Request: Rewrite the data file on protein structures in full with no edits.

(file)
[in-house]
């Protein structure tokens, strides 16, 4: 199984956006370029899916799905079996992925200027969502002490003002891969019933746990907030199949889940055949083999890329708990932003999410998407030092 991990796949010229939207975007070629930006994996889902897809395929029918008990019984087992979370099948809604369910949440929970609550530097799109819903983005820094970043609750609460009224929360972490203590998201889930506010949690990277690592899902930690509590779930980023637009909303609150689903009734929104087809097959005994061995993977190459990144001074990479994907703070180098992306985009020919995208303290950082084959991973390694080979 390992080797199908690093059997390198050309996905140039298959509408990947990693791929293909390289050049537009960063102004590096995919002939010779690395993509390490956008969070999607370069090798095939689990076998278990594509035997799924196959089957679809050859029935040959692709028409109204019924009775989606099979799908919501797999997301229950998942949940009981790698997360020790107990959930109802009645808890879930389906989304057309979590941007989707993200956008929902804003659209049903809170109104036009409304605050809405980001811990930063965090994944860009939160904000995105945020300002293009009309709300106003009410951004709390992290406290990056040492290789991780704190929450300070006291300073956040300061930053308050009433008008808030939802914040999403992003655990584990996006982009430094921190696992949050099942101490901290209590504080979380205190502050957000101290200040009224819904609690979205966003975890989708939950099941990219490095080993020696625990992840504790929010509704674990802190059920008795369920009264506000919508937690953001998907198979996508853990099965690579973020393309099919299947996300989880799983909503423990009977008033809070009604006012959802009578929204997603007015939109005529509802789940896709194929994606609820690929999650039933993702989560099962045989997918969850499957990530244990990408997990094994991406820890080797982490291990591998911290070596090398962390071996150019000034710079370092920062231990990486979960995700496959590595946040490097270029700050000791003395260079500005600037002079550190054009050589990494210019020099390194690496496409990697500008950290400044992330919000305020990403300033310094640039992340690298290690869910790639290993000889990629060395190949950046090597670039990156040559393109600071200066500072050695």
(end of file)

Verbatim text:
[in-house]
């Protein structure tokens, strides 16, 4: 199984956006370029899916799905079996992925200027969502002490003002891969019933746990907030199949889940055949083999890329708990932003999410998407030092 991990796949010229939207975007070629930006994996889902897809395929029918008990019984087992979370099948809604369910949440929970609550530097799109819903983005820094970043609750609460009224929360972490203590998201889930506010949690990277690592899902930690509590779930980023637009909303609150689903009734929104087809097959005994061995993977190459990144001074990479994907703070180098992306985009020919995208303290950082084959991973390694080979 390992080797199908690093059997390198050309996905140039298959509408990947990693791929293909390289050049537009960063102004590096995919002939010779690395993509390490956008969070999607370069090798095939689990076998278990594509035997799924196959089957679809050859029935040959692709028409109204019924009775989606099979799908919501797999997301229950998942949940009981790698997360020790107990959930109802009645808890879930389906989304057309979590941007989707993200956008929902804003659209049903809170109104036009409304605050809405980001811990930063965090994944860009939160904000995105945020300002293009009309709300106003009410951004709390992290406290990056040492290789991780704190929450300070006291300073956040300061930053308050009433008008808030939802914040999403992003655990584990996006982009430094921190696992949050099942101490901290209590504080979380205190502050957000101290200040009224819904609690979205966003975890989708939950099941990219490095080993020696625990992840504790929010509704674990802190059920008795369920009264506000919508937690953001998907198979996508853990099965690579973020393309099919299947996300989880799983909503423990009977008033809070009604006012959802009578929204997603007015939109005529509802789940896709194929994606609820690929999650039933993702989560099962045989997918969850499957990530244990990408997990094994991406820890080797982490291990591998911290070596090398962390071996150019000034710079370092920062231990990486979960995700496959590595946040490097270029700050000791003395260079500005600037002079550190054009050589990494210019020099390194690496496409990697500008950290400044992330919000305020990403300033310094640039992340690298290690869910790639290993000889990629060395190949950046090597670039990156040559393109600071200066500072050695």